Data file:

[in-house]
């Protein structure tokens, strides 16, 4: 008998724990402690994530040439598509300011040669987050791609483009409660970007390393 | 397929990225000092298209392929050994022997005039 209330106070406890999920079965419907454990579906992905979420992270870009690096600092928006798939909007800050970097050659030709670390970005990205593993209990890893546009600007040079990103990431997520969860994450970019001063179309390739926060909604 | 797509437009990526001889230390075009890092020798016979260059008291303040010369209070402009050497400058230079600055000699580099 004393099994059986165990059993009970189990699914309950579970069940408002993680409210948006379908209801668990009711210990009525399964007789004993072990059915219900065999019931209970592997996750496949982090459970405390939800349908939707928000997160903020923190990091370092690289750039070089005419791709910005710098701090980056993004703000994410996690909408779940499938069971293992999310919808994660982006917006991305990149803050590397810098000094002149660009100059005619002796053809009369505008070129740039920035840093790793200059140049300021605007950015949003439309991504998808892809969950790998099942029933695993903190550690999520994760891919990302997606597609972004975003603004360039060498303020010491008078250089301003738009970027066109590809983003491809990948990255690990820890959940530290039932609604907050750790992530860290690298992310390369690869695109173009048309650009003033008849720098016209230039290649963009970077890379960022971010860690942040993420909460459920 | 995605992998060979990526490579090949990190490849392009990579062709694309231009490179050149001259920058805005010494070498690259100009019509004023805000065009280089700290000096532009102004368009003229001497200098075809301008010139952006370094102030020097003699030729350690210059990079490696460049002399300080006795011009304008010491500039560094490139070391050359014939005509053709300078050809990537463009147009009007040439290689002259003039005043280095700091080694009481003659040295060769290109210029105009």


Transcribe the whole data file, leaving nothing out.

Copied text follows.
[in-house]
């Protein structure tokens, strides 16, 4: 008998724990402690994530040439598509300011040669987050791609483009409660970007390393 | 397929990225000092298209392929050994022997005039 209330106070406890999920079965419907454990579906992905979420992270870009690096600092928006798939909007800050970097050659030709670390970005990205593993209990890893546009600007040079990103990431997520969860994450970019001063179309390739926060909604 | 797509437009990526001889230390075009890092020798016979260059008291303040010369209070402009050497400058230079600055000699580099 004393099994059986165990059993009970189990699914309950579970069940408002993680409210948006379908209801668990009711210990009525399964007789004993072990059915219900065999019931209970592997996750496949982090459970405390939800349908939707928000997160903020923190990091370092690289750039070089005419791709910005710098701090980056993004703000994410996690909408779940499938069971293992999310919808994660982006917006991305990149803050590397810098000094002149660009100059005619002796053809009369505008070129740039920035840093790793200059140049300021605007950015949003439309991504998808892809969950790998099942029933695993903190550690999520994760891919990302997606597609972004975003603004360039060498303020010491008078250089301003738009970027066109590809983003491809990948990255690990820890959940530290039932609604907050750790992530860290690298992310390369690869695109173009048309650009003033008849720098016209230039290649963009970077890379960022971010860690942040993420909460459920 | 995605992998060979990526490579090949990190490849392009990579062709694309231009490179050149001259920058805005010494070498690259100009019509004023805000065009280089700290000096532009102004368009003229001497200098075809301008010139952006370094102030020097003699030729350690210059990079490696460049002399300080006795011009304008010491500039560094490139070391050359014939005509053709300078050809990537463009147009009007040439290689002259003039005043280095700091080694009481003659040295060769290109210029105009």